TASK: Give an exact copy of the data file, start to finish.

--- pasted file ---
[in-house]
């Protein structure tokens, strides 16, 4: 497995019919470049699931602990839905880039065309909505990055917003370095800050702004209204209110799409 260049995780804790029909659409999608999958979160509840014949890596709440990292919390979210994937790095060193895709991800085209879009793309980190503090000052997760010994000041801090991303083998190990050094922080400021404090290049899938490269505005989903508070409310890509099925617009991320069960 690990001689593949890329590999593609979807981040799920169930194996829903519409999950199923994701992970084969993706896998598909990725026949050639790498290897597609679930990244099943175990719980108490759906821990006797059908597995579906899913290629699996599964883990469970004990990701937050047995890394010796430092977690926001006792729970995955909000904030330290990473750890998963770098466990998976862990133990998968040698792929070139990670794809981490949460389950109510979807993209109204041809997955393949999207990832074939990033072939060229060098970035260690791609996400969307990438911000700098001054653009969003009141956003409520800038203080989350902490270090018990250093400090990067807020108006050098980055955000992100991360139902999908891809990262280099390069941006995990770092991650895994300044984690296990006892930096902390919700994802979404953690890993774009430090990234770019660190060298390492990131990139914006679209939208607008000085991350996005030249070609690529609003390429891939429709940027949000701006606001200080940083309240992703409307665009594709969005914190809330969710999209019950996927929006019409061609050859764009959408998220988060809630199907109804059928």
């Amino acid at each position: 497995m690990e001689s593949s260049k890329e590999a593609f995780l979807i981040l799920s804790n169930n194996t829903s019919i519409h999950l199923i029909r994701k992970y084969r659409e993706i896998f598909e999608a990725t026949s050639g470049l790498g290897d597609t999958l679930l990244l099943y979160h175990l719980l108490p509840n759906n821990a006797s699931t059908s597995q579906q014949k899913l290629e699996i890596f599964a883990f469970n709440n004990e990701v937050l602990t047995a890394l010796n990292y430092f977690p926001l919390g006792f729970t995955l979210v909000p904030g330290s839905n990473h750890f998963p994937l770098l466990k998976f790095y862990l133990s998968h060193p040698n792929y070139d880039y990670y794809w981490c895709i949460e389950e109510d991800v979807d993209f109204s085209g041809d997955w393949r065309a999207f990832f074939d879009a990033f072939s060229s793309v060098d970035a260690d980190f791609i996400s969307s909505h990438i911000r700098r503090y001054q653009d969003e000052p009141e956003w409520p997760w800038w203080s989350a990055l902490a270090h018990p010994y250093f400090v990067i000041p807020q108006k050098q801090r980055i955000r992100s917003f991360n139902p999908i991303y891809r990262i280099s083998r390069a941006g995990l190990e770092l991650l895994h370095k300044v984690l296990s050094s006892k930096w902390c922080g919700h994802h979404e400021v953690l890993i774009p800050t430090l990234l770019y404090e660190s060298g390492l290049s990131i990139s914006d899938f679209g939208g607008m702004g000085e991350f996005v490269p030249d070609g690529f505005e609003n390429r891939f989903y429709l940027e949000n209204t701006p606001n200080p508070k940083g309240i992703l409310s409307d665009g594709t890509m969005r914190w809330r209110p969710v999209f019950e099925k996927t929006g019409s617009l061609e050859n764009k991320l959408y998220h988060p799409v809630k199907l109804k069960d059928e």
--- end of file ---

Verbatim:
[in-house]
């Protein structure tokens, strides 16, 4: 497995019919470049699931602990839905880039065309909505990055917003370095800050702004209204209110799409 260049995780804790029909659409999608999958979160509840014949890596709440990292919390979210994937790095060193895709991800085209879009793309980190503090000052997760010994000041801090991303083998190990050094922080400021404090290049899938490269505005989903508070409310890509099925617009991320069960 690990001689593949890329590999593609979807981040799920169930194996829903519409999950199923994701992970084969993706896998598909990725026949050639790498290897597609679930990244099943175990719980108490759906821990006797059908597995579906899913290629699996599964883990469970004990990701937050047995890394010796430092977690926001006792729970995955909000904030330290990473750890998963770098466990998976862990133990998968040698792929070139990670794809981490949460389950109510979807993209109204041809997955393949999207990832074939990033072939060229060098970035260690791609996400969307990438911000700098001054653009969003009141956003409520800038203080989350902490270090018990250093400090990067807020108006050098980055955000992100991360139902999908891809990262280099390069941006995990770092991650895994300044984690296990006892930096902390919700994802979404953690890993774009430090990234770019660190060298390492990131990139914006679209939208607008000085991350996005030249070609690529609003390429891939429709940027949000701006606001200080940083309240992703409307665009594709969005914190809330969710999209019950996927929006019409061609050859764009959408998220988060809630199907109804059928």
């Amino acid at each position: 497995m690990e001689s593949s260049k890329e590999a593609f995780l979807i981040l799920s804790n169930n194996t829903s019919i519409h999950l199923i029909r994701k992970y084969r659409e993706i896998f598909e999608a990725t026949s050639g470049l790498g290897d597609t999958l679930l990244l099943y979160h175990l719980l108490p509840n759906n821990a006797s699931t059908s597995q579906q014949k899913l290629e699996i890596f599964a883990f469970n709440n004990e990701v937050l602990t047995a890394l010796n990292y430092f977690p926001l919390g006792f729970t995955l979210v909000p904030g330290s839905n990473h750890f998963p994937l770098l466990k998976f790095y862990l133990s998968h060193p040698n792929y070139d880039y990670y794809w981490c895709i949460e389950e109510d991800v979807d993209f109204s085209g041809d997955w393949r065309a999207f990832f074939d879009a990033f072939s060229s793309v060098d970035a260690d980190f791609i996400s969307s909505h990438i911000r700098r503090y001054q653009d969003e000052p009141e956003w409520p997760w800038w203080s989350a990055l902490a270090h018990p010994y250093f400090v990067i000041p807020q108006k050098q801090r980055i955000r992100s917003f991360n139902p999908i991303y891809r990262i280099s083998r390069a941006g995990l190990e770092l991650l895994h370095k300044v984690l296990s050094s006892k930096w902390c922080g919700h994802h979404e400021v953690l890993i774009p800050t430090l990234l770019y404090e660190s060298g390492l290049s990131i990139s914006d899938f679209g939208g607008m702004g000085e991350f996005v490269p030249d070609g690529f505005e609003n390429r891939f989903y429709l940027e949000n209204t701006p606001n200080p508070k940083g309240i992703l409310s409307d665009g594709t890509m969005r914190w809330r209110p969710v999209f019950e099925k996927t929006g019409s617009l061609e050859n764009k991320l959408y998220h988060p799409v809630k199907l109804k069960d059928e």